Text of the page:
Communication technology || From smart meter to data concentrator: Mix of GPRS, PLC and/or Radio (46%) PLC only (37%) Radio only (17%) GPRS (1%) From data concentrator to the Distribution Management System: GPRS (86%) IP (fiber, etc.) – 33% Other (17%) Radio (9%) PLC (8%)

23.3. Smart electricity deployment rate

 The electricity smart metering roll-out has already been completed in July 2009.

23.4. CBA outcome

Table 23‑C illustrates the main outcome of the economic assessment of long-term costs and benefits carried out in Sweden, as communicated by the Member State to the Commission services.

Table 23‑C CBA outcome for electricity smart metering roll-out in Sweden

CBA OUTCOME || POSITIVE

Total Investment || € 1500 mn

Total Benefit || € 1677 mn

Cost/metering point (EC calculation) || €288

Benefit/metering point (EC calculation) || €323

Consumers' benefit (% of total benefits) || 19.7%

Main benefits (% of total benefits) || Not available

Main costs (% of total costs) || Not available

Energy savings (% of total electricity consumption) ||             1-3%

Peak load shifting (% of total electricity consumption) || Not available

23.5. Remarks

There is no detailed cost-benefit analysis available.

24. UK

The United Kingdom has carried out separate cost benefit analyses (CBAs) for the roll-out of smart metering systems in Great Britain and Northern Ireland. In Great Britain energy suppliers will be responsible for the provision and installation of smart meters and are required under conditions in their licences to take all reasonable steps to complete the roll-out by the end of 2020, both for electricity and gas.

The sections below illustrate a summary of the economic assessment carried out in the UK Great Britain and UK Northern Ireland.

24.1. UK – GB

The figures in the current report are based on the economic assessment of the long-term costs and benefits performed by the national authorities in line with the provisions of the Third Energy Package, and submitted to the Commission services.

The respective CBA has considered a joint electricity and gas roll-out. The analysis yielded a positive result and indicated a strong focus on energy savings, and empowerment of the consumers to better understand their energy consumption and deliver carbon savings. The economic evaluation (latest update in January 2013) includes: changes in fossil fuel and carbon prices, carbon emission factors, energy consumption growth, and air quality improvement benefit. It uses 2013 as a base year for all present value calculations and also considers the consultation response to the second version of Smart Meter Equipment Technical Specifications (SMETS). The updated impact assessment of 2013 includes a separate analysis for the domestic and non-domestic sectors for both electricity and gas smart metering deployment.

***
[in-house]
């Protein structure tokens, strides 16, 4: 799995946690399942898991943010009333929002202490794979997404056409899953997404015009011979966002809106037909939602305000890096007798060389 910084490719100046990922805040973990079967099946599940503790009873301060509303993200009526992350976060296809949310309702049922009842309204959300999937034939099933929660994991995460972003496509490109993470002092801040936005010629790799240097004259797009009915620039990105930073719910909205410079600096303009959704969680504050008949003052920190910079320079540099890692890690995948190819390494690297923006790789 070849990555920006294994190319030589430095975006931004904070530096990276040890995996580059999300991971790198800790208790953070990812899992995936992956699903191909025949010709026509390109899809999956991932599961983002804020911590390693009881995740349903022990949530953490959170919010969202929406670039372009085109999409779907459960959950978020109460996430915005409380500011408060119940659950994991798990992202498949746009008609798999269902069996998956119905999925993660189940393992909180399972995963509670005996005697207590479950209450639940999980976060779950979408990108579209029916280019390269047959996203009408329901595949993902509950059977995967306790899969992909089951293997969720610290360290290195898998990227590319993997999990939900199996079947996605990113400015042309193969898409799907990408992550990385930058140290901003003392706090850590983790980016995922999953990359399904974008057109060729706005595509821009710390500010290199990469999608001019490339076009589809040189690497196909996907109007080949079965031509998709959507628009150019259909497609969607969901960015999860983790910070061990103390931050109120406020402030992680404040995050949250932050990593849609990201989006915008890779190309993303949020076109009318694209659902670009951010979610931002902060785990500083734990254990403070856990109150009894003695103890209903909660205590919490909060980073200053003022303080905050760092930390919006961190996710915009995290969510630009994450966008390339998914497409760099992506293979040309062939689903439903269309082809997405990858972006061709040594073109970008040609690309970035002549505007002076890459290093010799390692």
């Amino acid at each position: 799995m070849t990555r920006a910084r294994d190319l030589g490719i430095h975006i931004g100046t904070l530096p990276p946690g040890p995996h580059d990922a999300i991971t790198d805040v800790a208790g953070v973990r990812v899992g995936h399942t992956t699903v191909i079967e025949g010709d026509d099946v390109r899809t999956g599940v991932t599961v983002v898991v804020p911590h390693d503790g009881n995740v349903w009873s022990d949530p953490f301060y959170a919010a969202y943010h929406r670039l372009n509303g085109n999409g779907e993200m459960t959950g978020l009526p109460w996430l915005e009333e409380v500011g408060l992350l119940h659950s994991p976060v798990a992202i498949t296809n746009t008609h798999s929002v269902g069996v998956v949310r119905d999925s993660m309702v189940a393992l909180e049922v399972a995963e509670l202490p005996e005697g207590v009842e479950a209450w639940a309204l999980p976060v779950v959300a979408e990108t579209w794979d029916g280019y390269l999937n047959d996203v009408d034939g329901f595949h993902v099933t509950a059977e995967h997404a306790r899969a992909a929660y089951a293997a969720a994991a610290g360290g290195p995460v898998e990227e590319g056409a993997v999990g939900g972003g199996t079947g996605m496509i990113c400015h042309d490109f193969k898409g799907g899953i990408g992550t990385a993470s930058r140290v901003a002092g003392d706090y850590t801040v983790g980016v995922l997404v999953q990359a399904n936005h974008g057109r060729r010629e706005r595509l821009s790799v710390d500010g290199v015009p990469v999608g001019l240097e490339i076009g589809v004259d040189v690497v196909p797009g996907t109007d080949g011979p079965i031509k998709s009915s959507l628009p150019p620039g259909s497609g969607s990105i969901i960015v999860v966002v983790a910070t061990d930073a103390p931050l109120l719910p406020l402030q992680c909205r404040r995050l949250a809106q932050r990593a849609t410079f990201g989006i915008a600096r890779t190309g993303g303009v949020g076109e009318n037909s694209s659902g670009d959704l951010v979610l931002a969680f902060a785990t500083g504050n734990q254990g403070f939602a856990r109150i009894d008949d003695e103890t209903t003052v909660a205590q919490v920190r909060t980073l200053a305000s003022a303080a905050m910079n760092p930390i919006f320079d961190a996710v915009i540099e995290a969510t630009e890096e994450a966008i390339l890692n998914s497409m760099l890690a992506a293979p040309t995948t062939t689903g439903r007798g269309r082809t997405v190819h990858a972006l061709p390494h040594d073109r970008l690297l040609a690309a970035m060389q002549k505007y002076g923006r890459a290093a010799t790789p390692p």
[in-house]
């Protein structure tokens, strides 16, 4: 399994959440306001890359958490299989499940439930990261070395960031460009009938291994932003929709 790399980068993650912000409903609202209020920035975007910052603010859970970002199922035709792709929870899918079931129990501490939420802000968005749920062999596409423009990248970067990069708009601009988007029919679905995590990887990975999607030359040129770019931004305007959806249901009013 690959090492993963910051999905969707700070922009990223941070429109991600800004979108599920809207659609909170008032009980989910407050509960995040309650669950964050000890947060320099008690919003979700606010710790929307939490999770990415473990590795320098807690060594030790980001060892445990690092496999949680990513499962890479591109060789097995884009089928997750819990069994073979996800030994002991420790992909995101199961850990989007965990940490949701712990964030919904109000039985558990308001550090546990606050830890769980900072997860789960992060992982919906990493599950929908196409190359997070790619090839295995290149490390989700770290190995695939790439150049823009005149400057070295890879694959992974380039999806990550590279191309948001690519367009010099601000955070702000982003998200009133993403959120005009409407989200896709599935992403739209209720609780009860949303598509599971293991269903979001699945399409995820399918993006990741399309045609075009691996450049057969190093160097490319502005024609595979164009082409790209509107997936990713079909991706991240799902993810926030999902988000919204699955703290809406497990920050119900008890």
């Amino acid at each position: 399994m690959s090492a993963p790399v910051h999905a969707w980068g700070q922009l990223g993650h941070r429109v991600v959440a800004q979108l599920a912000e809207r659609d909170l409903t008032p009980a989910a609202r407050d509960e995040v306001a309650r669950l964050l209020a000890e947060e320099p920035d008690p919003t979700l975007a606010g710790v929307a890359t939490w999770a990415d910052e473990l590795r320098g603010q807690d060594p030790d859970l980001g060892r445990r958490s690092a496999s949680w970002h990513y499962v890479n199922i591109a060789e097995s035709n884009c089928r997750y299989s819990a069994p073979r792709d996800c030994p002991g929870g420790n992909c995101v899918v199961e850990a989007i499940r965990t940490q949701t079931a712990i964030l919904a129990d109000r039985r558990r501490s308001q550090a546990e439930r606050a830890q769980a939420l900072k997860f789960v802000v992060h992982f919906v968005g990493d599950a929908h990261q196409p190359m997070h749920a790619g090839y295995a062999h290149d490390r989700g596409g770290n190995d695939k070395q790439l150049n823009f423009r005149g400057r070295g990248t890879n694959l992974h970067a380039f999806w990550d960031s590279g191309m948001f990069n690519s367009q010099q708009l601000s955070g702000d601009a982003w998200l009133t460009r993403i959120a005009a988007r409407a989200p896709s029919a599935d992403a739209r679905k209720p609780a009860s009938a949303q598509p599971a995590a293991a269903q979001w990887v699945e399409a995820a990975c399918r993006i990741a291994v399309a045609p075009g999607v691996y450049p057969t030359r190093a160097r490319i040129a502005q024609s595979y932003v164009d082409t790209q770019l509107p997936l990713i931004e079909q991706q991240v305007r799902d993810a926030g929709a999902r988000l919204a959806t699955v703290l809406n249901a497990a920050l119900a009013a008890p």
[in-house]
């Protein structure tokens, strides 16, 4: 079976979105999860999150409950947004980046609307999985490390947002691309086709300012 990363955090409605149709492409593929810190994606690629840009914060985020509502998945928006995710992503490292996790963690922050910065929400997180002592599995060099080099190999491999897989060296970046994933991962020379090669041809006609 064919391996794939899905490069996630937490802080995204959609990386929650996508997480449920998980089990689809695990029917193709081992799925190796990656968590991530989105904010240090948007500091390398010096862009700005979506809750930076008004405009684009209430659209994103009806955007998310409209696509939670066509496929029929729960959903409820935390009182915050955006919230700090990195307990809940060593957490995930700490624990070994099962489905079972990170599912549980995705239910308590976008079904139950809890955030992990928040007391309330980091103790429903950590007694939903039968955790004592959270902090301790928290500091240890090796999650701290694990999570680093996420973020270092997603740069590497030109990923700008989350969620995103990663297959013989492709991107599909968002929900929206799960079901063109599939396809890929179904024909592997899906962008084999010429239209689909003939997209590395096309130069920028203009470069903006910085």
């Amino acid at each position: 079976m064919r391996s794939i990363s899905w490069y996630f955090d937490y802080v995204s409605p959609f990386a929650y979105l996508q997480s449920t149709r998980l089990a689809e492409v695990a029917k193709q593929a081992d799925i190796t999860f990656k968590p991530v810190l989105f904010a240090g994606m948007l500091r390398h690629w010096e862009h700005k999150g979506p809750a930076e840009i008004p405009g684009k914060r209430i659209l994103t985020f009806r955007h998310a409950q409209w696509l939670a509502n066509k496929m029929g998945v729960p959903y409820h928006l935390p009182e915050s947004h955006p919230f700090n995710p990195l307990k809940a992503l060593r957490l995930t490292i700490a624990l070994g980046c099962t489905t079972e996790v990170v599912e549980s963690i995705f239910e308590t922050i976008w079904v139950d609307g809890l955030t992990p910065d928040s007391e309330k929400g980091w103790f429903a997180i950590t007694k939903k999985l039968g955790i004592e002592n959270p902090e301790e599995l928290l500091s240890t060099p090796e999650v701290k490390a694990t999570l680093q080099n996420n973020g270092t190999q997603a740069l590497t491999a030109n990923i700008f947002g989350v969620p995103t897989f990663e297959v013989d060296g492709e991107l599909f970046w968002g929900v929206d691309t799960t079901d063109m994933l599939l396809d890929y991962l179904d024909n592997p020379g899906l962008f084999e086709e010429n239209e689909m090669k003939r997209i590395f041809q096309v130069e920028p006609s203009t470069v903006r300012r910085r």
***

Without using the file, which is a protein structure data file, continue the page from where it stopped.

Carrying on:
24.2. Organisation of the deployment and regulation

The metering activity in the UK-GB is competitive and the supplier is the owner and responsible party for the smart metering installation. Gas and electricity suppliers are required to take all reasonable steps to complete the roll-out of smart metering systems to their domestic and smaller non-domestic customers by 31 December 2020. The role of the responsible party granting access to metering data is given to a central hub – the Data and Communications Company (DCC). DCC will be reportedly providing a suitable communications platform over which data can be securely transmitted.

Table 24‑A summarises the characteristics of the metering deployment set-up in the UK-GB.

Table 24‑A Smart electricity metering deployment set-up and regulation in UK-GB

UK-GB

Metering activity || Competitive

Deployment strategy || Mandatory

Responsible party -implementation and ownership || Supplier

Responsible for third-party access to metering data || Central Hub

Financing of the roll-out || Funded by suppliers

24.3. CBA local boundary conditions and scenarios

The baseline case scenario assumes no Government intervention on domestic smart metering; however, it includes the following:

Cost of continued installation of basic meters; Benefits from better billing; 5% of the predicted consumer electricity savings from smart metering are assumed to occur in the counterfactual world as a result of Carbon Emission Reduction Target (CERT) and other delivery of clip-on displays; and. Costs and benefits for limited roll-out of smart/advanced meters where positive business case exists (for the non-domestic sector).